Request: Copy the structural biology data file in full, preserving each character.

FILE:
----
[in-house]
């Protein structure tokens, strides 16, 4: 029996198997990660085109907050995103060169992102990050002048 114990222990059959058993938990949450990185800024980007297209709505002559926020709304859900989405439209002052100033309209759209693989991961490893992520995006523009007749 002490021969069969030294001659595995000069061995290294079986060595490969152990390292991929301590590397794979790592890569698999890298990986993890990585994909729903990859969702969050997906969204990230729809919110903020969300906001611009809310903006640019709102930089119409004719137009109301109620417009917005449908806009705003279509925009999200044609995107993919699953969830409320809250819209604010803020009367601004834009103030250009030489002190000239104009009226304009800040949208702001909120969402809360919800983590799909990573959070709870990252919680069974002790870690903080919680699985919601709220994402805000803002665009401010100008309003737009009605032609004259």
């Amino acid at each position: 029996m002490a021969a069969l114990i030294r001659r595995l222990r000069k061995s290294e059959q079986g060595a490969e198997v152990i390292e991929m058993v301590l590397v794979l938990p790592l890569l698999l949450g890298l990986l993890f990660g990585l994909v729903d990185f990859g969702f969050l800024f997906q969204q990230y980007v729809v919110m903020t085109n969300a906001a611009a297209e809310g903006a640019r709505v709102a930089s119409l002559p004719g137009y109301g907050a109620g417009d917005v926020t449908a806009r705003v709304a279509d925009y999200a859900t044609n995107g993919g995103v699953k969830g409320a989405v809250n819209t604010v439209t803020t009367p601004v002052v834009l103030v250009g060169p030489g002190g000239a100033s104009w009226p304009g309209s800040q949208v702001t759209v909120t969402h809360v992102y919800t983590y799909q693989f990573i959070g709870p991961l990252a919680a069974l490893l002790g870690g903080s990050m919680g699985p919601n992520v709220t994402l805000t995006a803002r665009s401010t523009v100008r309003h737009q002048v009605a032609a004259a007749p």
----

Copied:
[in-house]
């Protein structure tokens, strides 16, 4: 029996198997990660085109907050995103060169992102990050002048 114990222990059959058993938990949450990185800024980007297209709505002559926020709304859900989405439209002052100033309209759209693989991961490893992520995006523009007749 002490021969069969030294001659595995000069061995290294079986060595490969152990390292991929301590590397794979790592890569698999890298990986993890990585994909729903990859969702969050997906969204990230729809919110903020969300906001611009809310903006640019709102930089119409004719137009109301109620417009917005449908806009705003279509925009999200044609995107993919699953969830409320809250819209604010803020009367601004834009103030250009030489002190000239104009009226304009800040949208702001909120969402809360919800983590799909990573959070709870990252919680069974002790870690903080919680699985919601709220994402805000803002665009401010100008309003737009009605032609004259």
């Amino acid at each position: 029996m002490a021969a069969l114990i030294r001659r595995l222990r000069k061995s290294e059959q079986g060595a490969e198997v152990i390292e991929m058993v301590l590397v794979l938990p790592l890569l698999l949450g890298l990986l993890f990660g990585l994909v729903d990185f990859g969702f969050l800024f997906q969204q990230y980007v729809v919110m903020t085109n969300a906001a611009a297209e809310g903006a640019r709505v709102a930089s119409l002559p004719g137009y109301g907050a109620g417009d917005v926020t449908a806009r705003v709304a279509d925009y999200a859900t044609n995107g993919g995103v699953k969830g409320a989405v809250n819209t604010v439209t803020t009367p601004v002052v834009l103030v250009g060169p030489g002190g000239a100033s104009w009226p304009g309209s800040q949208v702001t759209v909120t969402h809360v992102y919800t983590y799909q693989f990573i959070g709870p991961l990252a919680a069974l490893l002790g870690g903080s990050m919680g699985p919601n992520v709220t994402l805000t995006a803002r665009s401010t523009v100008r309003h737009q002048v009605a032609a004259a007749p």